Students enroll in online courses for a variety of reasons, and those reasons may also relate to the number of courses a student takes online and the timing of their enrollment. For example, it may not be possible to enroll before the course start date when students enroll in an online course because of unanticipated teacher vacancies in the students’ school or because they have an unexpected conflict in their schedule. Similarly, there are many reasons why a student may not access their course. It could be that a student does not have access to the right technology, is not aware of the need for consistent engagement in online courses, or it is even possible that the student was not aware of the enrollment. A next step from this research is to examine the patterns for each of the 17 high FRL schools and gather information from the school about the enrollment processes and other structures to support student learning.
Access and Submission as Early Indicators
The relationships presented here demonstrate that students’ enrollment timing along with their initial access and submission of assignments might serve as an early signal to online teachers about which students may benefit from intervention. Prior research has used course activity to predict outcomes primarily in MOOCS (e.g., Bañeres et al., 2023; Dalipi, Imran & Kastrati; 2018; Hu, 2022; Mubarak et al., 2019), though some studies have occurred in the secondary school setting (Hung & Rice, 2018; Ricker, Koziarski, & Walters, 2020). The analysis here suggests that even using two or three data points from the first week could create opportunities to intervene with many students whose early engagement is a strong predictor for their outcomes. For example, the teacher could communicate with students or the school administrator to identify the barriers facing students who were not engaging in their online courses. For students in high FRL schools in this sample, 87% of late enrollments who did not access the course in that first week had a final grade below the passing benchmark (60%). If it had been possible to successfully intervene for these students, the outcomes for nearly three-quarters of students from high FRL schools would have likely improved.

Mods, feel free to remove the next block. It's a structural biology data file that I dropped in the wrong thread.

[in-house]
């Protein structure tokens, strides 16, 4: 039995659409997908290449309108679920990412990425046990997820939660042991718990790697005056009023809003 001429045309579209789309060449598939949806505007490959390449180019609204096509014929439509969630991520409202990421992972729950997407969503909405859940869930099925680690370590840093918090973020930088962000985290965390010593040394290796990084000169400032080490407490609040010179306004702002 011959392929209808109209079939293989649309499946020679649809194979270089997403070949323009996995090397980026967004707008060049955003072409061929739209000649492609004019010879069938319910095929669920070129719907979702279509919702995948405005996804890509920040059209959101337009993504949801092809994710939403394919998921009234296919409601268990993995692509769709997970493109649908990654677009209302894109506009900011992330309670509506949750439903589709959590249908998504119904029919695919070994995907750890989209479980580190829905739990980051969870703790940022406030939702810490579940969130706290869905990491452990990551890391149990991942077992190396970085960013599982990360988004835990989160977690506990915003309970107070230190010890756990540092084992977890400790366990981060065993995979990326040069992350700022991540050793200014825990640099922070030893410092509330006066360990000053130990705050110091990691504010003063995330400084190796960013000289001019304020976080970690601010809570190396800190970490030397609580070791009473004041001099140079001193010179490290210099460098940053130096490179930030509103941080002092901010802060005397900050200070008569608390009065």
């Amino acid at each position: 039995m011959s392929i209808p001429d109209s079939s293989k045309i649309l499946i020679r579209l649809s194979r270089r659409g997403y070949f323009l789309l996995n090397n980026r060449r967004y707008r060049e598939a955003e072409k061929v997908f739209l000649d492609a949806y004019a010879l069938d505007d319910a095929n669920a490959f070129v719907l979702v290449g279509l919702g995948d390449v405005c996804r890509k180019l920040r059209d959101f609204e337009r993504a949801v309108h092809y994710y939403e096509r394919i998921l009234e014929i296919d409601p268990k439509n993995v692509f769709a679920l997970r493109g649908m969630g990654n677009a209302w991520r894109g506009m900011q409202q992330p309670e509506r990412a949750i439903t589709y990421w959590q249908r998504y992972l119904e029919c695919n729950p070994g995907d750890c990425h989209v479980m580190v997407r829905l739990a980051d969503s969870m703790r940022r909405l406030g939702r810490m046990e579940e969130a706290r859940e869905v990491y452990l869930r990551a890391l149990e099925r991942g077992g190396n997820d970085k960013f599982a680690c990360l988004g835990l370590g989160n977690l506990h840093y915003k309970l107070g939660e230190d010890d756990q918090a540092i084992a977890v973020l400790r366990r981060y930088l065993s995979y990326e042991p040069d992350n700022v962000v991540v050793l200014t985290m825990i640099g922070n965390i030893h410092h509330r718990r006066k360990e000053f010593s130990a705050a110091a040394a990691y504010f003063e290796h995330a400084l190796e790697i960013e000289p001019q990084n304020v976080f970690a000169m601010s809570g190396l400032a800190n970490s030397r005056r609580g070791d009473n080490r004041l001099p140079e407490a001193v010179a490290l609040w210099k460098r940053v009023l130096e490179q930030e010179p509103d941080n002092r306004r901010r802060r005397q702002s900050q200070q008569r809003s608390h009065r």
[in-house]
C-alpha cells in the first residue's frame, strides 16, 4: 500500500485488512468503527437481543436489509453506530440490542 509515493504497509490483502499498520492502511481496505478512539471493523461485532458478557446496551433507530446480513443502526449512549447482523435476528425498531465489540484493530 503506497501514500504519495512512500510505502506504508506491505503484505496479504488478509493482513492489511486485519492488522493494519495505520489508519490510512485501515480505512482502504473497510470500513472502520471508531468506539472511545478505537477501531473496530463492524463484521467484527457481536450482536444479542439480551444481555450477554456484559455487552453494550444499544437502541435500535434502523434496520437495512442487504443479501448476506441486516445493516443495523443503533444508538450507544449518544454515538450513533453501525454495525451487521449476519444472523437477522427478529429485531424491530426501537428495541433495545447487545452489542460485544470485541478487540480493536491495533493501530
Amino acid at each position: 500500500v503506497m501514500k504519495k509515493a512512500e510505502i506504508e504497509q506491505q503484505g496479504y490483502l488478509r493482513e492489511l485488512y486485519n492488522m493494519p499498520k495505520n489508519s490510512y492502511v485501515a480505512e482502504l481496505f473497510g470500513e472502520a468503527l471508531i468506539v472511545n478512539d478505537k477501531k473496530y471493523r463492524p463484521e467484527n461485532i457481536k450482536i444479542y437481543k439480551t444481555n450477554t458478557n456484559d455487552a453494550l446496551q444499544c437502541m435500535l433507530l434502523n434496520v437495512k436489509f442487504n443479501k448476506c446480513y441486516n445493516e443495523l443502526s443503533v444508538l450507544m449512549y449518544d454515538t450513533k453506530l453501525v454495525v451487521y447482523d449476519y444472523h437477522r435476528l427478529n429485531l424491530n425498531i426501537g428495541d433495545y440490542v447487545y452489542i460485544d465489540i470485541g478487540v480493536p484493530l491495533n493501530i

Some of these early signals can be implemented in learning management systems to automatically provide information to teachers about students who have not accessed their courses. The analysis in this study suggests that many students did not access or submit an assignment until after the date at which students can drop the course for a full refund. In addition to examining activity within the first week, it might also be helpful to examine activity before the drop date to try to initiate communication with students when there are still opportunities to drop the course without penalty.
Consider Other Factors
The relationships between final grades and the variables related to enrollment, access, and submission, are confirmed through the regression analysis. However, the coefficients on the indicators for a school’s FRL category remain significant even after accounting for the variables of interest and course subject, which suggests that there are other factors beyond those in the model that are influencing the outcomes for students in high FRL schools. Research is needed to understand what other factors and experiences may be contributing to these outcomes, and to the decisions around enrollment, access, and submission.
This study provided descriptive evidence about differences in the ways that students in high FRL schools were interacting with their online courses compared to students in other schools. The results from this analysis suggest that enrollment and activity during the first week are different in high FRL schools, and that further investigation is needed to better understand the context and barriers these students face. The results further suggest that it could be beneficial to communicate with students who do not submit an assignment during the first week to determine how they can be supported to be successful in their online course.